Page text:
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Illustration: Luo Xuan/GT



We all know that in recent years, more and more Chinese students are opting to go abroad instead of taking the gaokao (national college entrance examinations). There is also a large number of international students in the US who come from other Asian countries including India, Japan, and South Korea. After living and studying with classmates from different Asian countries, I am impressed by Indian students' extensive knowledge of China.

In November, when the result of the US presidential election came out and Donald Trump became the president, my professors dropped their planned course content and started discussions about the country's future. In economics class, for example, my professor discussed whether Trump would negatively affect China-US relations. There were two Indians and three Chinese students in the class. Before my Chinese friends or I could speak, an Indian student raised his hand and stated his opinion.

He spoke for two minutes and was well informed. He even gave exact figures on China's GDP growth in the past three years.

My friends and I looked at each other and wondered how he knew these facts so well.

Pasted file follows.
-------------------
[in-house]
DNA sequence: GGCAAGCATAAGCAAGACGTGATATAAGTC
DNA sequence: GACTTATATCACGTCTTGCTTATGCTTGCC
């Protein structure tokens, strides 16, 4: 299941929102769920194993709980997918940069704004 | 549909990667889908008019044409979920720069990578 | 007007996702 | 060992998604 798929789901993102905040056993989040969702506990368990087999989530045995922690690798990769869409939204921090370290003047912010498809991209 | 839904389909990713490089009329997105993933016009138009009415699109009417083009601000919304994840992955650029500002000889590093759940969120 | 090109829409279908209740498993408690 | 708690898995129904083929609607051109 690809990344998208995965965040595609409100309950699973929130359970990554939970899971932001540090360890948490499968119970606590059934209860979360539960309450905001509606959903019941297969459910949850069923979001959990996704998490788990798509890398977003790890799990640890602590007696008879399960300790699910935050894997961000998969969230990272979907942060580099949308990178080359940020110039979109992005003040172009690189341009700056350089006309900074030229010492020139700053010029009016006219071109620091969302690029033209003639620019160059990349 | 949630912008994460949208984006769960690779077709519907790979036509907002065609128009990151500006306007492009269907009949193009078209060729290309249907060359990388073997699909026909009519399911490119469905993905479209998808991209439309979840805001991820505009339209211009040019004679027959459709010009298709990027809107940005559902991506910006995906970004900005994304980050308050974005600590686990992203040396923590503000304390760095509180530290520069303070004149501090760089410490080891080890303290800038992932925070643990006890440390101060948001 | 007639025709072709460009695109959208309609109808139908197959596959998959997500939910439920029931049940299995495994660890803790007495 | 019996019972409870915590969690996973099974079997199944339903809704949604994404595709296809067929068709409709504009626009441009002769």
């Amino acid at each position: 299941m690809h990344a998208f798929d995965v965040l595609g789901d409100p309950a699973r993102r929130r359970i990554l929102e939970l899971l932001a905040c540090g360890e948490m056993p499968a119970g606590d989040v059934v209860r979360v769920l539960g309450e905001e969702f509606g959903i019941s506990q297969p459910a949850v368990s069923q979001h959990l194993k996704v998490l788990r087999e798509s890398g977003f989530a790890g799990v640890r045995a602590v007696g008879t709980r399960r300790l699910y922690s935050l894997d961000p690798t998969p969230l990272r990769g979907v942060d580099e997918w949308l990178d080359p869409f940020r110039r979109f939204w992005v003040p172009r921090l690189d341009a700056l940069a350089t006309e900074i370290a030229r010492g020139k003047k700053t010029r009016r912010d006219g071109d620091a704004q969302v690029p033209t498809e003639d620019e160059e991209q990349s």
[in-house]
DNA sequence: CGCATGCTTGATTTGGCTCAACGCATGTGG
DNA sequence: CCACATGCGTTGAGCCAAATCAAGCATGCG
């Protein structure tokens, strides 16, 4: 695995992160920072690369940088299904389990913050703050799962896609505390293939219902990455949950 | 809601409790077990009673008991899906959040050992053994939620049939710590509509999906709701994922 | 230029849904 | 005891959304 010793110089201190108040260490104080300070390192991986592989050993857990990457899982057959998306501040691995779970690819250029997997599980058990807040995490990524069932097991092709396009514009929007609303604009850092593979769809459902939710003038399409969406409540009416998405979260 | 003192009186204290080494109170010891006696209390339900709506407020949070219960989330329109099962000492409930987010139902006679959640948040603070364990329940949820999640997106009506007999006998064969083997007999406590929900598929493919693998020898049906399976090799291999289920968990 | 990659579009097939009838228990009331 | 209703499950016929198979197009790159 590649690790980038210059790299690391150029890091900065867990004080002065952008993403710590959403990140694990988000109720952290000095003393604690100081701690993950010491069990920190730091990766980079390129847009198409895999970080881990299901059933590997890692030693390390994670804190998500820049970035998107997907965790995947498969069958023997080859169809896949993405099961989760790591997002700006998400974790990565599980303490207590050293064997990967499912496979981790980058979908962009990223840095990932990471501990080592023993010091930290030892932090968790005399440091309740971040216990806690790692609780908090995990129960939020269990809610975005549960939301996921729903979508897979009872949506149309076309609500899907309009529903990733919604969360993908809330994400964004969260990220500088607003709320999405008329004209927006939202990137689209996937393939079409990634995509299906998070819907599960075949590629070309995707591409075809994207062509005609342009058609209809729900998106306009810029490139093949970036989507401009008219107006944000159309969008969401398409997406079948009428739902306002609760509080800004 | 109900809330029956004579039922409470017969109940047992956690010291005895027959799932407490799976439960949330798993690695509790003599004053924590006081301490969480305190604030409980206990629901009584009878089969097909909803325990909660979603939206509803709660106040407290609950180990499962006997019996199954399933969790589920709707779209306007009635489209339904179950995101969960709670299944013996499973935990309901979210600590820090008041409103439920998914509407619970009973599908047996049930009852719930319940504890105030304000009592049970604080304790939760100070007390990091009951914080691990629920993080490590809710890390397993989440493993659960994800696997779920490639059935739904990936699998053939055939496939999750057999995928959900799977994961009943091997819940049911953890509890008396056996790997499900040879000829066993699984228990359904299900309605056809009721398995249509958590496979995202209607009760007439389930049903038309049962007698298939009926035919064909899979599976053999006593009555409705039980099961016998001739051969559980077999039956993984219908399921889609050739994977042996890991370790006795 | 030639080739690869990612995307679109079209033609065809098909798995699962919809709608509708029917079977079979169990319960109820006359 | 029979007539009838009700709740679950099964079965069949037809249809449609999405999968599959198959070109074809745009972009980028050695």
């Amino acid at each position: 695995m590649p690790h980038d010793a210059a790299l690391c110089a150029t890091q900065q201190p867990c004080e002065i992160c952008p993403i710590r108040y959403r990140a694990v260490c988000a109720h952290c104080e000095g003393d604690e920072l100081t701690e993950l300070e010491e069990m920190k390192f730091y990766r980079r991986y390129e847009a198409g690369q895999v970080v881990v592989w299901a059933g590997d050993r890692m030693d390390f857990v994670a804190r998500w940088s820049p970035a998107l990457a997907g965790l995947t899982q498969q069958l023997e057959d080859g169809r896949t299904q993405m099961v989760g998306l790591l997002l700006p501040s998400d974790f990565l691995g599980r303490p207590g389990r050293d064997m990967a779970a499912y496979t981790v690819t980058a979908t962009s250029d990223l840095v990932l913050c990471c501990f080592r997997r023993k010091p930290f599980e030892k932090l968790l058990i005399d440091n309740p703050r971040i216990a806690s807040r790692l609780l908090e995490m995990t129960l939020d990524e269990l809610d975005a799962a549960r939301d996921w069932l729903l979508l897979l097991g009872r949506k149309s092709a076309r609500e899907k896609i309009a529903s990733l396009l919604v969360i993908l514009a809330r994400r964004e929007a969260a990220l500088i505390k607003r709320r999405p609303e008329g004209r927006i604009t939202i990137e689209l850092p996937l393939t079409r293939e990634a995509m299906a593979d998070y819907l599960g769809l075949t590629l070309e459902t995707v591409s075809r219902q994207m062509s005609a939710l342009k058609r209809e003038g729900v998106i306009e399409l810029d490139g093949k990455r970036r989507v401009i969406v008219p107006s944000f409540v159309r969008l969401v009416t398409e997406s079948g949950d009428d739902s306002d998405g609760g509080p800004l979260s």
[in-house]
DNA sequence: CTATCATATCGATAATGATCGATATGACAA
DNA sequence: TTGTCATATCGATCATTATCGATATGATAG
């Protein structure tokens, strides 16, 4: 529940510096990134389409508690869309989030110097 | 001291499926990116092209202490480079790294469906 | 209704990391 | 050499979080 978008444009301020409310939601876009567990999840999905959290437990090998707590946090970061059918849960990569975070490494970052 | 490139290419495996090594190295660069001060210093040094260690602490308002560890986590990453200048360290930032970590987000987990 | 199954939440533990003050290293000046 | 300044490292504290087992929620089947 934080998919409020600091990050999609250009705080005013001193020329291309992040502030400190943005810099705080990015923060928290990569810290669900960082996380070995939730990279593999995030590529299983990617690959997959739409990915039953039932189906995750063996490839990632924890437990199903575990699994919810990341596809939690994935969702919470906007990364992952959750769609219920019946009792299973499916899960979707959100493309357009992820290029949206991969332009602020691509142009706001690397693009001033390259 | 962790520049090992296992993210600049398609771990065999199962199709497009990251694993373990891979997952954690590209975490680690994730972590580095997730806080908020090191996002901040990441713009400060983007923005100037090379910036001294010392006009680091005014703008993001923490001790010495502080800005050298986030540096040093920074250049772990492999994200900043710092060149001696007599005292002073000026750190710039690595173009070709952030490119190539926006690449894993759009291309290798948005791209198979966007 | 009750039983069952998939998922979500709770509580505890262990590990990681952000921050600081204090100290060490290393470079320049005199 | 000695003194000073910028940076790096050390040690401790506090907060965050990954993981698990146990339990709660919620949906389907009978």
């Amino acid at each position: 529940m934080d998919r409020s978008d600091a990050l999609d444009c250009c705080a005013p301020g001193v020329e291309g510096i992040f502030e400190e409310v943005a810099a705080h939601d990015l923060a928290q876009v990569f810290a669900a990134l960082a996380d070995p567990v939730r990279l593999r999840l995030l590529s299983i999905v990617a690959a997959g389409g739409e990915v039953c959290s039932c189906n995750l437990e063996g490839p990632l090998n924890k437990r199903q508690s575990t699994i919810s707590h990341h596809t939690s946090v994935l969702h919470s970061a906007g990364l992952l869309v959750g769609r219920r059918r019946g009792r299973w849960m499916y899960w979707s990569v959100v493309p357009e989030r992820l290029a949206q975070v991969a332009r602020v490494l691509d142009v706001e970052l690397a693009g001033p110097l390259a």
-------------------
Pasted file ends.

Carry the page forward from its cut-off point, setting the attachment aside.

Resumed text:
After that day, I encountered more Indian students who knew a lot about China and love to discuss the country.

Two months later, I was in an environmental studies class. The topic was climate change and carbon emissions, and the professor showed China's situation on the blackboard and encouraged us to say something about it. Again, before I could speak, an Indian student listed a series of problems China faces and solutions that have been taken.

It appears that whenever my professors mention China in class, my Indian classmates get more excited than the rest.

I think it might have something to do with many people from India seeing China as their rival.

Both countries have a long history and civilization. During the past decades, China and India have both developed rapidly from a poor country to a powerful nation. Both Indians and Chinese have long been regarded as among the most diligent people in the world. So, perhaps students who study abroad think that the two countries are competitors in future development.

Some of my friends who major in science and technology have also told me that their Indian classmates are their only rivals in class. They compare their rankings and scores in each test.

My Indian classmates are very hardworking and they spend  a lot of time studying. Although we have never fallen behind them, after my freshman year, I felt that my Indian classmates were very knowledgeable about China. At least, they excelled more in the field of knowing one's rival.

So, it is time for my friends and me to work even harder and learn about India so that the next time a professor mentions India we can beat them to the punch.

This article was published on the Global Times Metropolitan section Two Cents page, a space for reader submissions, including opinion, humor and satire. The ideas expressed are those of the author alone, and do not represent the position of the Global Times.